D/ Yes mostly they are sold under the table and usually only to the local residents. Local people. 

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C/ So what's the biggest problem then with the bush meat trade do you think? 

D/ Our main issue or problem here is the weakness of law enforcement. As we know in Indonesia there’s already so much legislation to protect these animal species. But without good law enforcement that’s all pointless. 

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Investigations by several NGOs found one of biggest reasons behind Indonesia’s illegal animal trade was a lack of effective law enforcement.

 

To show me what this looks like, Delano is taking me to a forestry police checkpoint.

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C/ So what is this Delano?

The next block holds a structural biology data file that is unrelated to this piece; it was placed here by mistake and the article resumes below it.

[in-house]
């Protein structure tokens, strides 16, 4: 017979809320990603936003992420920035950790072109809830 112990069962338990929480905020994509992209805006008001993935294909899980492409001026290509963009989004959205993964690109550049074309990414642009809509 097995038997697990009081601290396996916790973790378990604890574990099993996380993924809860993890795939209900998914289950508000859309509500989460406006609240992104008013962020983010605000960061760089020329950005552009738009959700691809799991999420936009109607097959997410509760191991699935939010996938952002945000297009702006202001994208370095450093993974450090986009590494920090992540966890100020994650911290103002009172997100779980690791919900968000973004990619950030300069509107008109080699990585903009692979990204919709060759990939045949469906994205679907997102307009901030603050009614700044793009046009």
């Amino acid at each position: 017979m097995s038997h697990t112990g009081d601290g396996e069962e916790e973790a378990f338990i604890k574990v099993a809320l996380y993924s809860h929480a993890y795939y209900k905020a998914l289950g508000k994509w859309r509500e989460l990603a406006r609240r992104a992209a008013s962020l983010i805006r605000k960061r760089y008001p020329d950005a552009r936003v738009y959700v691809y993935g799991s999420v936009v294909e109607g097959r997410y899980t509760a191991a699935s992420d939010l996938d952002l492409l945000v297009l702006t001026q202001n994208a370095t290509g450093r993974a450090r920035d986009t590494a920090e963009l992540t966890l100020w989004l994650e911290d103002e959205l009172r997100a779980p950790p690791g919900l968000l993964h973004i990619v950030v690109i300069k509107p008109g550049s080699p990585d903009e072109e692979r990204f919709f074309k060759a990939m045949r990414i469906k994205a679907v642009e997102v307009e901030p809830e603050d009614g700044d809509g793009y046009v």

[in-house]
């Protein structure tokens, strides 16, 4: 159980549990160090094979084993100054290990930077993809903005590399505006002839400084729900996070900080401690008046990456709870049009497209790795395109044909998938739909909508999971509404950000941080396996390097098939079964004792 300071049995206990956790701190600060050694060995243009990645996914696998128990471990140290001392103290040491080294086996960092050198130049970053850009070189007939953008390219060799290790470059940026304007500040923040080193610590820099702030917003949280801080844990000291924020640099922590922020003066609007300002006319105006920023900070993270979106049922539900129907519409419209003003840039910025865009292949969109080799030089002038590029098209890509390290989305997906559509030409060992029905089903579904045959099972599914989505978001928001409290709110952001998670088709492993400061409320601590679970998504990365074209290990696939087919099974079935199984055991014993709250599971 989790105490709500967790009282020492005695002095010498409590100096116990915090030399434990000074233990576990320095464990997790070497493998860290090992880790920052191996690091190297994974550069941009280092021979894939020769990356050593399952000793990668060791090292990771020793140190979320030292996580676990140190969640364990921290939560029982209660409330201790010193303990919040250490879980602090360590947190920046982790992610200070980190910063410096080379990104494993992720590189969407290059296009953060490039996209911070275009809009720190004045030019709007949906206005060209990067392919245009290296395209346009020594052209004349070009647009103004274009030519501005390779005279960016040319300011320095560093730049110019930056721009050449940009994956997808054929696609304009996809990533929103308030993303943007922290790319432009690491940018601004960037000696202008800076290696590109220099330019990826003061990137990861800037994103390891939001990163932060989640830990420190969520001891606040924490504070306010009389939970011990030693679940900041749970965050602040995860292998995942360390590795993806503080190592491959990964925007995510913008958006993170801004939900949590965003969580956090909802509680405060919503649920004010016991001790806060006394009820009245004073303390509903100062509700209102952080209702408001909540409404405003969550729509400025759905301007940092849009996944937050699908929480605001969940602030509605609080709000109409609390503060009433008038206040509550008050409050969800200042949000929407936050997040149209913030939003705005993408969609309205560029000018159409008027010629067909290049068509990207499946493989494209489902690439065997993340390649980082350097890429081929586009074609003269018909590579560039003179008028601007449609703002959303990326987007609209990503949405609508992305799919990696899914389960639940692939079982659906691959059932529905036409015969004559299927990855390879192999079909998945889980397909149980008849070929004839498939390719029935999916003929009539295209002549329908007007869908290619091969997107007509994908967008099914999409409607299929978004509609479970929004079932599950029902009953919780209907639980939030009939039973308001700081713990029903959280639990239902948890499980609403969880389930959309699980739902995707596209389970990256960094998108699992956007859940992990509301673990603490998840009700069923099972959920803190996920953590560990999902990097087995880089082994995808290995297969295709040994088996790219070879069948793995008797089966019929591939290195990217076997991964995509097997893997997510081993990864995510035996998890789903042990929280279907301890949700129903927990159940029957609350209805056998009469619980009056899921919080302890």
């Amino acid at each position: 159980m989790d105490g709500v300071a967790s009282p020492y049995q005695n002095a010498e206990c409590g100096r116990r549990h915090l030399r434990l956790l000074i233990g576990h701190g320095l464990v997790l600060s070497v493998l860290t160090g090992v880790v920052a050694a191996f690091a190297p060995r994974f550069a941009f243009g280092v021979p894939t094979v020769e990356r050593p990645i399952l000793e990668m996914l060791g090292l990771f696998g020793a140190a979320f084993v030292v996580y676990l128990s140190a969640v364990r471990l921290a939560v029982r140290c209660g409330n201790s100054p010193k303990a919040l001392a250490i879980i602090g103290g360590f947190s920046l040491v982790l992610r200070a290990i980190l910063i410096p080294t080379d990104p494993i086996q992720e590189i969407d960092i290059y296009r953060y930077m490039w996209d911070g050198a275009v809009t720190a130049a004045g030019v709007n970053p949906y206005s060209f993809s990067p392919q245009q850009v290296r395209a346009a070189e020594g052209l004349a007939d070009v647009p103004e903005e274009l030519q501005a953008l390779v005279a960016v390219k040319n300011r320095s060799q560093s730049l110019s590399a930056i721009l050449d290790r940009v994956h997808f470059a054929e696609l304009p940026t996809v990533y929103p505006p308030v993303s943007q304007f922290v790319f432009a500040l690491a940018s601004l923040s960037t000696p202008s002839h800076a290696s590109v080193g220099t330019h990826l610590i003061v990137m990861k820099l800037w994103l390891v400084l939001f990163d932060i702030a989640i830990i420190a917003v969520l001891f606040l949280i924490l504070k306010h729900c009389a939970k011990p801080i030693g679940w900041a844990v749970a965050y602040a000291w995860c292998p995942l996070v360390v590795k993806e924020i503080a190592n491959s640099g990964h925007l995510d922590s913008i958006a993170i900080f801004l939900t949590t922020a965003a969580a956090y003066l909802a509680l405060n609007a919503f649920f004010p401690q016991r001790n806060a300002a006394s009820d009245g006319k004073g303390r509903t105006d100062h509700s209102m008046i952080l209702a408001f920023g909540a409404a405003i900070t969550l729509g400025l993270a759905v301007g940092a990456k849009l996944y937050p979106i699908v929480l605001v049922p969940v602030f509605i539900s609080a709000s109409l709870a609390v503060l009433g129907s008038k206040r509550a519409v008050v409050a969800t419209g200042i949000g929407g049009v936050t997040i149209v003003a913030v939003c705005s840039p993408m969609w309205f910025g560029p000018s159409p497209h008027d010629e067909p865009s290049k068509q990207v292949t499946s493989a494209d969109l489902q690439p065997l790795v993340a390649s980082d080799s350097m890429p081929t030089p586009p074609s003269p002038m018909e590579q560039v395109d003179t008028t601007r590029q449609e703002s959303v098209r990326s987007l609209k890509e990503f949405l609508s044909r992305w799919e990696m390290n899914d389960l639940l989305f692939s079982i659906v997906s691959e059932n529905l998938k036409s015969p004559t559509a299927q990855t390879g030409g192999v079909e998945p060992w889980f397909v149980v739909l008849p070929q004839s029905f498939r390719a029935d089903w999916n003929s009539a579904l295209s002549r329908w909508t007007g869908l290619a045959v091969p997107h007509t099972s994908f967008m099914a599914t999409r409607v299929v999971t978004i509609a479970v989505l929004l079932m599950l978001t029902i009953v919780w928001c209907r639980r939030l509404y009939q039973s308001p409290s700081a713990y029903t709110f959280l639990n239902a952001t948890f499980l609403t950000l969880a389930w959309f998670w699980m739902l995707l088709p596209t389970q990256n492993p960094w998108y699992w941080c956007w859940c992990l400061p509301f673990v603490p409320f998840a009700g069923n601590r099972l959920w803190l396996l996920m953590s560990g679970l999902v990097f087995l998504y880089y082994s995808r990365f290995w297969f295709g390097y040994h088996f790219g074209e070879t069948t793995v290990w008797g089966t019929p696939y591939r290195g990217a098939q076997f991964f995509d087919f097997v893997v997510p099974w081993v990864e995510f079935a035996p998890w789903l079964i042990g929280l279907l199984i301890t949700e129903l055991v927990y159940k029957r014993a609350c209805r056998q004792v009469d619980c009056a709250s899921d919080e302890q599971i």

D/ This is a checkpoint for jungle products. A checkpoint for jungle products.

It’s 10am on a Friday – one of the busiest days of the week for deliveries to Tomohon’s bush meat market…

Calli/ And so where is everybody? 

Delano/ It's empty. No ones here. ?????  

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Back in Manado, I’m meeting up again with forestry officer Donnie Engkar to see if he thinks his unit is doing enough to stop the wildlife trade.

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Calli/ Why do you think law enforcement has such a bad reputation? 

Donnie/ How can I answer that.... The community… wants us to be like Superman. The community wants any case that contravenes the law to be dealt with immediately. That’s hard for us to achieve.

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Donny insists the forestry police are making an impact…

 

Donnie/ For this year, we have conducted seven investigations, five of them have already gone to trial, there are two still awaiting trial.